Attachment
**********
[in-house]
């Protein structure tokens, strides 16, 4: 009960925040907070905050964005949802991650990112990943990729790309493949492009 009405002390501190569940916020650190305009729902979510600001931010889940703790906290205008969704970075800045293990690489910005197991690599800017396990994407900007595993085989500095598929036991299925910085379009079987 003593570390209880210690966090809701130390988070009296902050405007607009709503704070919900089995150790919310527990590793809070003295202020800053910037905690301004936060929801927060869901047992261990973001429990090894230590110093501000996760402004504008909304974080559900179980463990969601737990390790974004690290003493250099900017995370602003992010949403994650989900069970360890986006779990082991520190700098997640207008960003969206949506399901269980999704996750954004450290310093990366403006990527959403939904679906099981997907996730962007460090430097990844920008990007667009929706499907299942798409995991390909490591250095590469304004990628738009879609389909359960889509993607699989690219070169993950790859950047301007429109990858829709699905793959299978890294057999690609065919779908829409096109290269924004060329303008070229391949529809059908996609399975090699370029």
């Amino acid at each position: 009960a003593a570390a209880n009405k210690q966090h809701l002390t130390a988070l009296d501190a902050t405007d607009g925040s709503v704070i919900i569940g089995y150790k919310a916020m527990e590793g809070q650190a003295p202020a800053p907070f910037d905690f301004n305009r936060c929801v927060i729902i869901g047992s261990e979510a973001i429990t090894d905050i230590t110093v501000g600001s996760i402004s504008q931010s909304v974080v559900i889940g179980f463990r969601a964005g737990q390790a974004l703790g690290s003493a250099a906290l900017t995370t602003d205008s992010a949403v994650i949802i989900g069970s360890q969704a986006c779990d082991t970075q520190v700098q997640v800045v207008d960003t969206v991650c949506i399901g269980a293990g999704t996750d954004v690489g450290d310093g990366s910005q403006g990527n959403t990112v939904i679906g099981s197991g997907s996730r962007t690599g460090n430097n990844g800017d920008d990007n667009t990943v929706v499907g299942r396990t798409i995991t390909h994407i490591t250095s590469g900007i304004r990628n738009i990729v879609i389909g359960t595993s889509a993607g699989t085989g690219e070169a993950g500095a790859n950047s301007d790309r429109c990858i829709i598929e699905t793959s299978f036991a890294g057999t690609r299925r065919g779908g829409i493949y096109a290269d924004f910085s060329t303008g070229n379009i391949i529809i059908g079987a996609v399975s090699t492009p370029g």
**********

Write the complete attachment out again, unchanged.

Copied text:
[in-house]
């Protein structure tokens, strides 16, 4: 009960925040907070905050964005949802991650990112990943990729790309493949492009 009405002390501190569940916020650190305009729902979510600001931010889940703790906290205008969704970075800045293990690489910005197991690599800017396990994407900007595993085989500095598929036991299925910085379009079987 003593570390209880210690966090809701130390988070009296902050405007607009709503704070919900089995150790919310527990590793809070003295202020800053910037905690301004936060929801927060869901047992261990973001429990090894230590110093501000996760402004504008909304974080559900179980463990969601737990390790974004690290003493250099900017995370602003992010949403994650989900069970360890986006779990082991520190700098997640207008960003969206949506399901269980999704996750954004450290310093990366403006990527959403939904679906099981997907996730962007460090430097990844920008990007667009929706499907299942798409995991390909490591250095590469304004990628738009879609389909359960889509993607699989690219070169993950790859950047301007429109990858829709699905793959299978890294057999690609065919779908829409096109290269924004060329303008070229391949529809059908996609399975090699370029």
């Amino acid at each position: 009960a003593a570390a209880n009405k210690q966090h809701l002390t130390a988070l009296d501190a902050t405007d607009g925040s709503v704070i919900i569940g089995y150790k919310a916020m527990e590793g809070q650190a003295p202020a800053p907070f910037d905690f301004n305009r936060c929801v927060i729902i869901g047992s261990e979510a973001i429990t090894d905050i230590t110093v501000g600001s996760i402004s504008q931010s909304v974080v559900i889940g179980f463990r969601a964005g737990q390790a974004l703790g690290s003493a250099a906290l900017t995370t602003d205008s992010a949403v994650i949802i989900g069970s360890q969704a986006c779990d082991t970075q520190v700098q997640v800045v207008d960003t969206v991650c949506i399901g269980a293990g999704t996750d954004v690489g450290d310093g990366s910005q403006g990527n959403t990112v939904i679906g099981s197991g997907s996730r962007t690599g460090n430097n990844g800017d920008d990007n667009t990943v929706v499907g299942r396990t798409i995991t390909h994407i490591t250095s590469g900007i304004r990628n738009i990729v879609i389909g359960t595993s889509a993607g699989t085989g690219e070169a993950g500095a790859n950047s301007d790309r429109c990858i829709i598929e699905t793959s299978f036991a890294g057999t690609r299925r065919g779908g829409i493949y096109a290269d924004f910085s060329t303008g070229n379009i391949i529809i059908g079987a996609v399975s090699t492009p370029g």